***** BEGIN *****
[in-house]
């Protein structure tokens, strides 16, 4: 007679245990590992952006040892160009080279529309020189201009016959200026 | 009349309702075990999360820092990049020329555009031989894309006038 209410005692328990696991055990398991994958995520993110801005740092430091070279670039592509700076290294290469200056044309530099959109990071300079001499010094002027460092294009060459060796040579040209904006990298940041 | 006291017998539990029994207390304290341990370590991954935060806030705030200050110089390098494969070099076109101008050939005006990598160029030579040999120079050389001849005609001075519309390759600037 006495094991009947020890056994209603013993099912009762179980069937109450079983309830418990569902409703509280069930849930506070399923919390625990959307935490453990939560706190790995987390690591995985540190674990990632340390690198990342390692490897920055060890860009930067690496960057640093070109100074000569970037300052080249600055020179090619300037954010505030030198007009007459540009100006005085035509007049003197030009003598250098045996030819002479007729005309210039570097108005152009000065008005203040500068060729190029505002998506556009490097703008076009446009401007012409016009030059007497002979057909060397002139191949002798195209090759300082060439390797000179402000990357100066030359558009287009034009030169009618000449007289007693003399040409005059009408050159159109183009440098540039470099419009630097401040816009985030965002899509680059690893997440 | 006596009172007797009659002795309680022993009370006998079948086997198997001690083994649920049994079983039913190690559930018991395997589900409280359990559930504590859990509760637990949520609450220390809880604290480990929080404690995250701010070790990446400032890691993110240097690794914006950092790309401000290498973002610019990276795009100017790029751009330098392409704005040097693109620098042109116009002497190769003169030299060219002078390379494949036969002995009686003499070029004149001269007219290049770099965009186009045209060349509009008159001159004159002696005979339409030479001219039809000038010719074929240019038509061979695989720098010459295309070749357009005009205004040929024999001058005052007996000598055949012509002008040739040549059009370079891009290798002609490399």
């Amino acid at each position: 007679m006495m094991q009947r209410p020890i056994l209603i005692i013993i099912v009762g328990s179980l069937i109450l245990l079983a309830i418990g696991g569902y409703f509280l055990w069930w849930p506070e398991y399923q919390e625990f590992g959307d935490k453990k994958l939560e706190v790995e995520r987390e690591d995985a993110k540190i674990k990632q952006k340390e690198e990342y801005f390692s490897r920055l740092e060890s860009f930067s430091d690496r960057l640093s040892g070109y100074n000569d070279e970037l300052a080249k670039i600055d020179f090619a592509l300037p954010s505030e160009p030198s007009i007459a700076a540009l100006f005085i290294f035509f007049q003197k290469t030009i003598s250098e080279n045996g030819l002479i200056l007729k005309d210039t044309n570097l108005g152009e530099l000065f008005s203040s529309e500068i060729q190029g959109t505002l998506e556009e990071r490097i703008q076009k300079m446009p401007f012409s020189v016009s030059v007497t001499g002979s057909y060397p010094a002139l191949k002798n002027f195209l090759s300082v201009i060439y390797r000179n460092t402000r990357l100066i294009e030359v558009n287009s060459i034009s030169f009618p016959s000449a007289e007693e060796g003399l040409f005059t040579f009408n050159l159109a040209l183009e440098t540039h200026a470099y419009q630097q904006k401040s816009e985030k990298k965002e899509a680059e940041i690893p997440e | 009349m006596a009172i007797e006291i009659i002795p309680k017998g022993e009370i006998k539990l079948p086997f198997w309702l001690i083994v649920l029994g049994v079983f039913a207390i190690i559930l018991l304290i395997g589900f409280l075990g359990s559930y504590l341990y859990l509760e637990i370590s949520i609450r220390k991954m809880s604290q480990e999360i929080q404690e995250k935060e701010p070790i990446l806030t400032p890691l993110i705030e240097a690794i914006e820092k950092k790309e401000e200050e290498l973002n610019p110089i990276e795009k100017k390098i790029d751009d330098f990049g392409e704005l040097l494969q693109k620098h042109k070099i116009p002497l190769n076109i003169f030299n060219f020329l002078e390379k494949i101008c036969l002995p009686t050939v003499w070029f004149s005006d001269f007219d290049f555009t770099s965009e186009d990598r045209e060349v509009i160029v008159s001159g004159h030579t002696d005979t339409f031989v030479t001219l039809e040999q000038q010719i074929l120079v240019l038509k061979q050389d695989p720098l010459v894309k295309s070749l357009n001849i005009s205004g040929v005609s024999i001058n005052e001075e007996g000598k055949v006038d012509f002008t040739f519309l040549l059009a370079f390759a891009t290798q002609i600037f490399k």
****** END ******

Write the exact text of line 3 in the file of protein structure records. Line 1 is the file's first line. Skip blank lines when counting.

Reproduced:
């Amino acid at each position: 007679m006495m094991q009947r209410p020890i056994l209603i005692i013993i099912v009762g328990s179980l069937i109450l245990l079983a309830i418990g696991g569902y409703f509280l055990w069930w849930p506070e398991y399923q919390e625990f590992g959307d935490k453990k994958l939560e706190v790995e995520r987390e690591d995985a993110k540190i674990k990632q952006k340390e690198e990342y801005f390692s490897r920055l740092e060890s860009f930067s430091d690496r960057l640093s040892g070109y100074n000569d070279e970037l300052a080249k670039i600055d020179f090619a592509l300037p954010s505030e160009p030198s007009i007459a700076a540009l100006f005085i290294f035509f007049q003197k290469t030009i003598s250098e080279n045996g030819l002479i200056l007729k005309d210039t044309n570097l108005g152009e530099l000065f008005s203040s529309e500068i060729q190029g959109t505002l998506e556009e990071r490097i703008q076009k300079m446009p401007f012409s020189v016009s030059v007497t001499g002979s057909y060397p010094a002139l191949k002798n002027f195209l090759s300082v201009i060439y390797r000179n460092t402000r990357l100066i294009e030359v558009n287009s060459i034009s030169f009618p016959s000449a007289e007693e060796g003399l040409f005059t040579f009408n050159l159109a040209l183009e440098t540039h200026a470099y419009q630097q904006k401040s816009e985030k990298k965002e899509a680059e940041i690893p997440e | 009349m006596a009172i007797e006291i009659i002795p309680k017998g022993e009370i006998k539990l079948p086997f198997w309702l001690i083994v649920l029994g049994v079983f039913a207390i190690i559930l018991l304290i395997g589900f409280l075990g359990s559930y504590l341990y859990l509760e637990i370590s949520i609450r220390k991954m809880s604290q480990e999360i929080q404690e995250k935060e701010p070790i990446l806030t400032p890691l993110i705030e240097a690794i914006e820092k950092k790309e401000e200050e290498l973002n610019p110089i990276e795009k100017k390098i790029d751009d330098f990049g392409e704005l040097l494969q693109k620098h042109k070099i116009p002497l190769n076109i003169f030299n060219f020329l002078e390379k494949i101008c036969l002995p009686t050939v003499w070029f004149s005006d001269f007219d290049f555009t770099s965009e186009d990598r045209e060349v509009i160029v008159s001159g004159h030579t002696d005979t339409f031989v030479t001219l039809e040999q000038q010719i074929l120079v240019l038509k061979q050389d695989p720098l010459v894309k295309s070749l357009n001849i005009s205004g040929v005609s024999i001058n005052e001075e007996g000598k055949v006038d012509f002008t040739f519309l040549l059009a370079f390759a891009t290798q002609i600037f490399k």